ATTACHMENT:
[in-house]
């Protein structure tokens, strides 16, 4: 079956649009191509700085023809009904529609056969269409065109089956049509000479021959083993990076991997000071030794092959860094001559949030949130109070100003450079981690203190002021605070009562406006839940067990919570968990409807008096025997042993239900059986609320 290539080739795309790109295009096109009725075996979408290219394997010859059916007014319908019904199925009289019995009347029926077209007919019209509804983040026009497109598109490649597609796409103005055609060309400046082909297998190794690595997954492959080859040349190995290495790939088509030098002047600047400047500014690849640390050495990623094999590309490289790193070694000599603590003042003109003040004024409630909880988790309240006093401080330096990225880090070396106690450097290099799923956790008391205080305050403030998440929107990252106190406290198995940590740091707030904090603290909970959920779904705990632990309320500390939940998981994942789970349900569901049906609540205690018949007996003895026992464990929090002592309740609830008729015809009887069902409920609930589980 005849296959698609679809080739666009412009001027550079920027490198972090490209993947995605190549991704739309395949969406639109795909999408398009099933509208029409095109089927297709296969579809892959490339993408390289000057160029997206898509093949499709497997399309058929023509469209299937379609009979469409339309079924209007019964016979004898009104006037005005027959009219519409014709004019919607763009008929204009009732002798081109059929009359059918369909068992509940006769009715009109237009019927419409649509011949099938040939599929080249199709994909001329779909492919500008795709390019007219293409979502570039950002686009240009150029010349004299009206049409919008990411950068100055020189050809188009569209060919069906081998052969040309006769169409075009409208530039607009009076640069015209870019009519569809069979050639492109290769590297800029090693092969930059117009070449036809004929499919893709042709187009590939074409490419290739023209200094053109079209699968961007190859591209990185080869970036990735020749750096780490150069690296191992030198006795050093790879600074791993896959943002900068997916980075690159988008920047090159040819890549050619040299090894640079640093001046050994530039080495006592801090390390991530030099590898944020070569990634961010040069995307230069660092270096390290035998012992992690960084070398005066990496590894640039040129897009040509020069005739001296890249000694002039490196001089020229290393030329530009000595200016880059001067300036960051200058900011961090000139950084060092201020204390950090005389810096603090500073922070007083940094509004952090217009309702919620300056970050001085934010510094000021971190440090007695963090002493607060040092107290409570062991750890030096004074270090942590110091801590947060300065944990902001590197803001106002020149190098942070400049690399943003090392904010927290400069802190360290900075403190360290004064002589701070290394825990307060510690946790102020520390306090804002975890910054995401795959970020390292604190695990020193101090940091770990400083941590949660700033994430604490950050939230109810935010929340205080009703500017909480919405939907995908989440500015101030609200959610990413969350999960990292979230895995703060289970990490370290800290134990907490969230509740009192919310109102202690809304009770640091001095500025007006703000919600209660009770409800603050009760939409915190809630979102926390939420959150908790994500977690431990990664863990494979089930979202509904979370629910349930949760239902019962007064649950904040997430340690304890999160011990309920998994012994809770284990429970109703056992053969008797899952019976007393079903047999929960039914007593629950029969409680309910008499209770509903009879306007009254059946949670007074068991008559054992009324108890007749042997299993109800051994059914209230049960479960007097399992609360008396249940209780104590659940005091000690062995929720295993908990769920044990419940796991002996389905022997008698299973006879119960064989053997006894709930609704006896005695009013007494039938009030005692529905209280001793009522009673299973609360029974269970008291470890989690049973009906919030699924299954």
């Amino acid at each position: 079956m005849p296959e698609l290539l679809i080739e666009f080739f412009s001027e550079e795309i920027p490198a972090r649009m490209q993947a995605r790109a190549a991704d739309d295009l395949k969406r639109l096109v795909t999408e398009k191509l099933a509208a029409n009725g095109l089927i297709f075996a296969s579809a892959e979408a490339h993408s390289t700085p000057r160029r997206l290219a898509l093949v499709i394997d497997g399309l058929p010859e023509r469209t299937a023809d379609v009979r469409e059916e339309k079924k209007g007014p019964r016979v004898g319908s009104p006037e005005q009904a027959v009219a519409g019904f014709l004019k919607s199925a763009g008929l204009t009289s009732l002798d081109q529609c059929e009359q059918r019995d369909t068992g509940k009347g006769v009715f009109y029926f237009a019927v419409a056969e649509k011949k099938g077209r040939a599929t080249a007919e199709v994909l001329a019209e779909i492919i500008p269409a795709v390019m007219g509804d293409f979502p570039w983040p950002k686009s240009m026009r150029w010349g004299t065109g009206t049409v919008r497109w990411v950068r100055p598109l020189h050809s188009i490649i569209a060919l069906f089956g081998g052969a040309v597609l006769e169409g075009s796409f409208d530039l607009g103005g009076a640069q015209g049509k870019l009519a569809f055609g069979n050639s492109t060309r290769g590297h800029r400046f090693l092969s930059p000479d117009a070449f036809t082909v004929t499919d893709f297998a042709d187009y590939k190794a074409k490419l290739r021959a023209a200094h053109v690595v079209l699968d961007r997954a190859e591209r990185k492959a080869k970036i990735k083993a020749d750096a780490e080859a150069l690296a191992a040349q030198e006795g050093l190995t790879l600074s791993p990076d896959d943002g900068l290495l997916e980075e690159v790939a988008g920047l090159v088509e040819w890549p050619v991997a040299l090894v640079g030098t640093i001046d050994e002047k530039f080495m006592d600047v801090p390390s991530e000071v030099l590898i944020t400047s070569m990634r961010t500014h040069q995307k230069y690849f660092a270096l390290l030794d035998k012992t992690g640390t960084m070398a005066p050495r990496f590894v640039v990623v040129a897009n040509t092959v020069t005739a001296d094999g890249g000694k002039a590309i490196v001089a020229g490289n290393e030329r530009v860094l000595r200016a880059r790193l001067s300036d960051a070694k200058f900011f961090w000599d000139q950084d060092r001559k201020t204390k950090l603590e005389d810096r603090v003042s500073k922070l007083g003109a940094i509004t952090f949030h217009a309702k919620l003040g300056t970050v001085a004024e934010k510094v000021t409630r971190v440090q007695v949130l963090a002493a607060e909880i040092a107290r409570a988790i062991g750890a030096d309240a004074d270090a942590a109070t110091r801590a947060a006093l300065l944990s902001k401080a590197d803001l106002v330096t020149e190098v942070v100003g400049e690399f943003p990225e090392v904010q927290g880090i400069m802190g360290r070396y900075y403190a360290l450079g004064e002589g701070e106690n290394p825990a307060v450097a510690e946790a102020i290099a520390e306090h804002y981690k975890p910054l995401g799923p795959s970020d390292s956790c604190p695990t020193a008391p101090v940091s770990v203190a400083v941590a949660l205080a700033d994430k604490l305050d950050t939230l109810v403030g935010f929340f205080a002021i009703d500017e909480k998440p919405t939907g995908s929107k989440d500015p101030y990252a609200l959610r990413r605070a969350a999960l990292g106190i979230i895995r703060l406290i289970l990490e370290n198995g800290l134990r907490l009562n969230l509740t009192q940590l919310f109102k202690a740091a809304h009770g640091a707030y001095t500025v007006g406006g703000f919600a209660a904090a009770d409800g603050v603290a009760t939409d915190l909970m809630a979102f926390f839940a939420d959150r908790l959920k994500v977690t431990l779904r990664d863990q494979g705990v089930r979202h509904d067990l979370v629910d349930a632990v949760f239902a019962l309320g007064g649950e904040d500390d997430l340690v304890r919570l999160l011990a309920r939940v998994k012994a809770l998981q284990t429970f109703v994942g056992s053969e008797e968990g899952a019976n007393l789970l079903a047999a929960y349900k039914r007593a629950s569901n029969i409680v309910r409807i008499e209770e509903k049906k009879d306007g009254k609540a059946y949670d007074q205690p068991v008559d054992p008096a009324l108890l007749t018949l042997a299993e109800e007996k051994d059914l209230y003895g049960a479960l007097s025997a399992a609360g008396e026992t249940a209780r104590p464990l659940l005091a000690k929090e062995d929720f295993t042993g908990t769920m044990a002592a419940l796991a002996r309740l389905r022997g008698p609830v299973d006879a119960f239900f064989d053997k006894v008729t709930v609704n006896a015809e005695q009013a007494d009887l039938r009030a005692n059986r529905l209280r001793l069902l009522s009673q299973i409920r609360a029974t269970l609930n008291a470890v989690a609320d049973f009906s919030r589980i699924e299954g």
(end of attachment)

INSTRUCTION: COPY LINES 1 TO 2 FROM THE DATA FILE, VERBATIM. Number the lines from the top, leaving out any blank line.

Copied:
[in-house]
């Protein structure tokens, strides 16, 4: 079956649009191509700085023809009904529609056969269409065109089956049509000479021959083993990076991997000071030794092959860094001559949030949130109070100003450079981690203190002021605070009562406006839940067990919570968990409807008096025997042993239900059986609320 290539080739795309790109295009096109009725075996979408290219394997010859059916007014319908019904199925009289019995009347029926077209007919019209509804983040026009497109598109490649597609796409103005055609060309400046082909297998190794690595997954492959080859040349190995290495790939088509030098002047600047400047500014690849640390050495990623094999590309490289790193070694000599603590003042003109003040004024409630909880988790309240006093401080330096990225880090070396106690450097290099799923956790008391205080305050403030998440929107990252106190406290198995940590740091707030904090603290909970959920779904705990632990309320500390939940998981994942789970349900569901049906609540205690018949007996003895026992464990929090002592309740609830008729015809009887069902409920609930589980 005849296959698609679809080739666009412009001027550079920027490198972090490209993947995605190549991704739309395949969406639109795909999408398009099933509208029409095109089927297709296969579809892959490339993408390289000057160029997206898509093949499709497997399309058929023509469209299937379609009979469409339309079924209007019964016979004898009104006037005005027959009219519409014709004019919607763009008929204009009732002798081109059929009359059918369909068992509940006769009715009109237009019927419409649509011949099938040939599929080249199709994909001329779909492919500008795709390019007219293409979502570039950002686009240009150029010349004299009206049409919008990411950068100055020189050809188009569209060919069906081998052969040309006769169409075009409208530039607009009076640069015209870019009519569809069979050639492109290769590297800029090693092969930059117009070449036809004929499919893709042709187009590939074409490419290739023209200094053109079209699968961007190859591209990185080869970036990735020749750096780490150069690296191992030198006795050093790879600074791993896959943002900068997916980075690159988008920047090159040819890549050619040299090894640079640093001046050994530039080495006592801090390390991530030099590898944020070569990634961010040069995307230069660092270096390290035998012992992690960084070398005066990496590894640039040129897009040509020069005739001296890249000694002039490196001089020229290393030329530009000595200016880059001067300036960051200058900011961090000139950084060092201020204390950090005389810096603090500073922070007083940094509004952090217009309702919620300056970050001085934010510094000021971190440090007695963090002493607060040092107290409570062991750890030096004074270090942590110091801590947060300065944990902001590197803001106002020149190098942070400049690399943003090392904010927290400069802190360290900075403190360290004064002589701070290394825990307060510690946790102020520390306090804002975890910054995401795959970020390292604190695990020193101090940091770990400083941590949660700033994430604490950050939230109810935010929340205080009703500017909480919405939907995908989440500015101030609200959610990413969350999960990292979230895995703060289970990490370290800290134990907490969230509740009192919310109102202690809304009770640091001095500025007006703000919600209660009770409800603050009760939409915190809630979102926390939420959150908790994500977690431990990664863990494979089930979202509904979370629910349930949760239902019962007064649950904040997430340690304890999160011990309920998994012994809770284990429970109703056992053969008797899952019976007393079903047999929960039914007593629950029969409680309910008499209770509903009879306007009254059946949670007074068991008559054992009324108890007749042997299993109800051994059914209230049960479960007097399992609360008396249940209780104590659940005091000690062995929720295993908990769920044990419940796991002996389905022997008698299973006879119960064989053997006894709930609704006896005695009013007494039938009030005692529905209280001793009522009673299973609360029974269970008291470890989690049973009906919030699924299954």